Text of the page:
Stressors stemming from the migration experience may exacerbate underlying health concerns or initiate new problems, placing immigrants at risk for decreased wellbeing. Social relationships have robust benefits for physical and mental health; however, social networks may be interrupted during migration, leaving immigrants without usual sources of support. Whether migrants develop new social ties and what types of social resources they access post-migration may influence health outcomes. This study examines the variety of social support experiences and whether there are unique differences in support patterns between immigrants and US-born. We argue these differences are integral to health promotion efforts. Drawing on data from the National Latino and Asian American Study (NLAAS) (n = 4639), we use latent class analysis (LCA) and multinomial logistic regression to explore unique patterns and predictors of social support from family, friends, and co-religionists. Results indicate six unique patterns of social support: High Support (26%), Family and Peer-Connected (24%), Family-Centered (23%), Low Support (11%), Friend-Centered (9%), and Religious (8%). Immigrant status is predictive of membership in the Low Support, Religious, and Family-Centered subgroups. Immigrants are less likely than US-born to access support from all sources other than implicit support from co-religionists. Findings lend empirical support from a nationally representative study to the notion that migration may disrupt usual sources of support and influence subsequent support network composition and draw attention to the potential health consequences for immigrants without strong social relationships. Implications highlight the need for social support-building efforts in new and established immigrant communities.
The United States is in the midst of a childhood obesity epidemic. However, there is a dearth of literature on the health outcomes of children living in public housing developments and specifically children from racial and ethnic minorities. Thus, this study aimed to assess family and community-level factors contributing to childhood obesity among a sample of racial and ethnic minority low-income families residing in public housing. We interviewed a sample (n = 15) of predominantly racial/ethnic minority low-income housing residents in New York City (NYC) who were caring for an obese/overweight child at the time of the study. The urban setting of New York City offered a unique lens to the issue of childhood obesity and its complex causes. The results from this study indicated that the costs of living in gentrified neighborhoods, proximity to supermarkets, unmaintained play areas, and high-crime posed barriers to caregivers attempting to provide children with a health-promoting environment in public housing. These findings add to the growing literature on childhood obesity disparities and can potentially lend themselves to future research and the development of tailored interventions.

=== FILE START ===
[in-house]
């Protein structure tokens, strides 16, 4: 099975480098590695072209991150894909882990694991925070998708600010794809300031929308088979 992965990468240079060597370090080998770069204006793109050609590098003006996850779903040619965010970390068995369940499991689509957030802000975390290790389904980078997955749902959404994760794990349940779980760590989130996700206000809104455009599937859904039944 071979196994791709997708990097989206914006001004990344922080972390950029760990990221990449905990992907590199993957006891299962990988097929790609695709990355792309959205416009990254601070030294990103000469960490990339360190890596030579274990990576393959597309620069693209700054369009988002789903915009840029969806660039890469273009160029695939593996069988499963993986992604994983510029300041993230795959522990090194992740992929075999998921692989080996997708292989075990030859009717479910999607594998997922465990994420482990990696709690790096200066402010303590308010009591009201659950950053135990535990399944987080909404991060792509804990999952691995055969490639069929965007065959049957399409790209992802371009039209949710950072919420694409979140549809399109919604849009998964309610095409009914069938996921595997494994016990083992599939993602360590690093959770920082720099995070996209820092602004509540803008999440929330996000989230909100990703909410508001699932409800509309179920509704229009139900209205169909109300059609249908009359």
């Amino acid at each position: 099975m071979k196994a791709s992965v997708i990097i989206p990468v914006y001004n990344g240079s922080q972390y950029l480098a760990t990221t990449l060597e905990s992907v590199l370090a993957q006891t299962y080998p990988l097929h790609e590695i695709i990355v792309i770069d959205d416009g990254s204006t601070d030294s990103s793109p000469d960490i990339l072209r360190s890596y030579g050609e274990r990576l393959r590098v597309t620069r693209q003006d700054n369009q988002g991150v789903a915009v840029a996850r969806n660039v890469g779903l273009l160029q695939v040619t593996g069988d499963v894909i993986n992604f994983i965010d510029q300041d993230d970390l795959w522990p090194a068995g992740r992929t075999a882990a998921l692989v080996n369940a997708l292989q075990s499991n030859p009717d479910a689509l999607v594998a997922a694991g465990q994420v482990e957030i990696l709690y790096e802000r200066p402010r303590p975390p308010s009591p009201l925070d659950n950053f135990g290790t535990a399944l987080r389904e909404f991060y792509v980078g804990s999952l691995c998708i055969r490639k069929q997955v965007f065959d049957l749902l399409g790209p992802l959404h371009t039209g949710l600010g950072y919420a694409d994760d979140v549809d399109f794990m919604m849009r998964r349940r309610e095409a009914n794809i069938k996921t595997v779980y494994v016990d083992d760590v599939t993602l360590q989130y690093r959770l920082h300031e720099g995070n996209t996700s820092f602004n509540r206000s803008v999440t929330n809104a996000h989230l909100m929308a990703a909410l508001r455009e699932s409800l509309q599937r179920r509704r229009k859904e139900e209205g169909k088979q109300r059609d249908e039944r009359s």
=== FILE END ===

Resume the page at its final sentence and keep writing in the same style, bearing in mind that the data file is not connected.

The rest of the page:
Objectives: The objective of this research was to document the frequency and type of food messages embedded in programming and commercials on primetime and special interest channels. Methods: Seventy-two hours of primetime television, Black Entertainment Television (BET), and Cartoon Network were recorded over a three-week period. Food messages were coded as “healthy” or “unhealthy” and by type of social norm messaging. Ninety-four different types of social norm messages were found. Results: There were 3,784 “unhealthy” and 1,175 “healthy” messages. Messages targeting youth more often observed non-nutrient dense food presented as being fun, consumption of excessive portion sizes and normal weight individuals eating non-nutrient dense foods than was observed in messages targeting adults. Overweight individuals in negative/funny situations were eight times as often observed on Cartoon Network and BET as on primetime television. Children may be exposed to almost twice the amount of “unhealthy” food messages per hour of television viewing than adults (88 per hour versus 45 per hour, respectively). Conclusions: Overall, most social norm messages associated with food seen on television promoted eating behaviors and attitudes that may be associated with the development of obesity.